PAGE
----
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Diary Markets Are Where ‘Subscriber First’ Impact Will Be Felt The Most.

The impact of Nielsen’s controversial “Subscriber First” policy change will be felt much more deeply in the more than 200 diary markets than in the 48 PPM markets. Nielsen’s current subscriber penetration rate among the top 20 ranked stations in PPM markets is 97%. But in diary markets it’s in the low to mid-80s, meaning somewhere between 15% and 20% of the top 20 ranked stations in diary markets will become invisible to buyers in Strata and other buying platforms when the new policy goes into effect next year.

The numbers come from an analysis Nielsen shared with Inside Radio. Across the 48 PPM markets, there are a total of 960 stations that rank in the top 20 in their markets. Of them, 939 stations will continue to show up based on being a subscriber or by qualifying for the exemptions Nielsen is making for minority-owned and noncommercial stations. That leaves only 21 stations in PPM markets where buyers won’t have ratings visibility, unless they are among the 35%-40% of ad agency clients that pay extra for access to respondent level data where non-subscribers will still show up. In diary markets there will be hundreds of stations whose ratings will vanish.

As first reported by Inside Radio in a breaking news alert Oct. 28, Nielsen will no longer include listening data for non-subscribing stations in the summary dataset that fuels the major buying systems used by agencies and advertisers. The policy change goes into effect in January 2021 for PPM markets, in April 2021 for continuously measured diary markets and with the release of the spring 2021 survey data for two-book-a-year diary markets. Critics say the new policy will give media buyers an incomplete picture of the market since the data would no longer reflect all the listening that occurs in the market.

Diary markets are where Nielsen has seen the most non-renewals as companies including Saga Communications, Summit Media, Mid-West Family, Galaxy Communications and others have either stopped subscribing entirely, or curtailed their use of Nielsen. They will be joined by a top five radio group, Townsquare Media, which earlier this year sent a letter of cancellation to Nielsen for all 51 of the markets where it subscribes when its contracts come up for renewal on various rolling end dates in 2021. Townsquare owns 332 stations in 67 markets. Their addition to the non-subscriber list would create a much larger blind spot for agency buyers.

Nielsen says reactions from its agency clients to the move have been “neutral to supportive.” Brad Kelly, Managing Director of Nielsen Audio, told Inside Radio in an interview last week that agency clients understand the economics behind the decision. “It isn’t lost on them that non-subscribers are paying less for the radio ratings than the agency is,” Kelly said. “Where’s the fairness in that? The station that is ultimately benefitting from the placement of the buy is paying less for the measurement than the agency that is placing the buy.”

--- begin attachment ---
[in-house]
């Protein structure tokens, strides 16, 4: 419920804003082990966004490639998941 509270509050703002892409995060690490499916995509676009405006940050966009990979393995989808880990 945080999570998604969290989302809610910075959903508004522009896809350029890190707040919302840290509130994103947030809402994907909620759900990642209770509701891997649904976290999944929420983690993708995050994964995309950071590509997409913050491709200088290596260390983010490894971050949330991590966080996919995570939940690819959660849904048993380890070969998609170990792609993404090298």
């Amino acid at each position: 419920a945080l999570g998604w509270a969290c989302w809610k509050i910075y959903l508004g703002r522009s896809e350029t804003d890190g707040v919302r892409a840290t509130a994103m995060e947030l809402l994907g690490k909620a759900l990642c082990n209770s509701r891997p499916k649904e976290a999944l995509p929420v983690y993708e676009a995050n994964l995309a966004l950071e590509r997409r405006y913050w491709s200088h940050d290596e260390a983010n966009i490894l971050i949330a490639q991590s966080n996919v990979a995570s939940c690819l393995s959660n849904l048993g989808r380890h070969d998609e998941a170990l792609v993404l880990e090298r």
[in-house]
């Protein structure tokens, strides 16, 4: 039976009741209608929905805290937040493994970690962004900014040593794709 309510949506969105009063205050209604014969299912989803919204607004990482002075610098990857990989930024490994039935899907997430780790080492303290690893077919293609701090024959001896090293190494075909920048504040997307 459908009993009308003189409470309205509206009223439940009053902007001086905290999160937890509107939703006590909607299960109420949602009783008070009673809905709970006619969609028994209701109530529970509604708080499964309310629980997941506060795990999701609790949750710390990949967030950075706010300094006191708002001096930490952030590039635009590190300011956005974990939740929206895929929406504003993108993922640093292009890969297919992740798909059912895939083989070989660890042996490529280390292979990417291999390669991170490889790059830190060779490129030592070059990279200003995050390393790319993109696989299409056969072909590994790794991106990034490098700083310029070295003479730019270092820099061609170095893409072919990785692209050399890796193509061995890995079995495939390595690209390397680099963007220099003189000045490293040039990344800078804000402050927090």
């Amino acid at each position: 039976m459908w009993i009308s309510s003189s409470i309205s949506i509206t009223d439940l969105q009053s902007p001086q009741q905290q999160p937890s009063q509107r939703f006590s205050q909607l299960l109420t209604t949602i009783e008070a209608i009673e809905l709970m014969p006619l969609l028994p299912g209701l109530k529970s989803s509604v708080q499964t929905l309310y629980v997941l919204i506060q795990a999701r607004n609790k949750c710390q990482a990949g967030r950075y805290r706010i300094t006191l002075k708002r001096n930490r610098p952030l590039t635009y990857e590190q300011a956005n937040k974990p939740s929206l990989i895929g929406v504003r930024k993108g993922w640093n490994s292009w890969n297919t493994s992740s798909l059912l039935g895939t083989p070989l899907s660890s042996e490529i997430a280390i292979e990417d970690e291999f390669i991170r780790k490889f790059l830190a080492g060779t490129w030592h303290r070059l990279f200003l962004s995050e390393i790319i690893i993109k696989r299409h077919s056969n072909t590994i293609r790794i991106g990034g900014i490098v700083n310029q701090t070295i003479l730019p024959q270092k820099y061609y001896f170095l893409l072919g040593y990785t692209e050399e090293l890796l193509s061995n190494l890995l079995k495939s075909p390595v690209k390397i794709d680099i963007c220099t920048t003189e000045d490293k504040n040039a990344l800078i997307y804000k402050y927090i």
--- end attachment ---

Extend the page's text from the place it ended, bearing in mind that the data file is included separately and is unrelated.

Kelly also says there has been a certain amount of “wait and see” from agency clients, who don’t want to see Nielsen stop measuring more markets, which the company has said is Plan B if the new policy doesn’t bring enough non-subscribers back into the fold. “Is buying the market more difficult when a station or two drops out? Maybe,” Kelly said. “Is it much more difficult if the market becomes unrated? Yes.”

So far, most agencies aren’t publicly commenting on the change. Of ten agency officials contacted by Inside Radio for their reactions, only one responded and the reaction was largely negative. “We feel like we will no longer be receiving the data that we originally contracted for – a full view of radio listening in measured markets,” Bernie Shimkus, VP, Director of Insights at agency Harmelin Media, told Inside Radio last week.

Removing non-subscribers from Nielsen's summary dataset that fuels the major buying systems is the latest – and most significant – in a series of steps the company has taken to remove benefits for non-subscribers. The effort began around 2014 when the company stopped including ratings of non-subscribers in the “topline” numbers it provides to trade publications. The company later took away the total line reporting option from non-subscribers, meaning they could no longer have the audience of qualified simulcast partners combined in ratings reports. “That’s a right, not a privilege,” Kelly says. “Home to metro” status is subscriber-only, as is the ability to have HD side channels and station streams included in the ratings.

“There have been a number of steps on this continuum, although this is obviously the biggest step,” Kelly said. “This is not unprecedented within Nielsen.”For example Nielsen’s network TV and network radio services restrict ratings data to subscribers only.So does Numeris, Canada’s TV and radio audience measurement firm, which licenses PPM technology from Nielsen.

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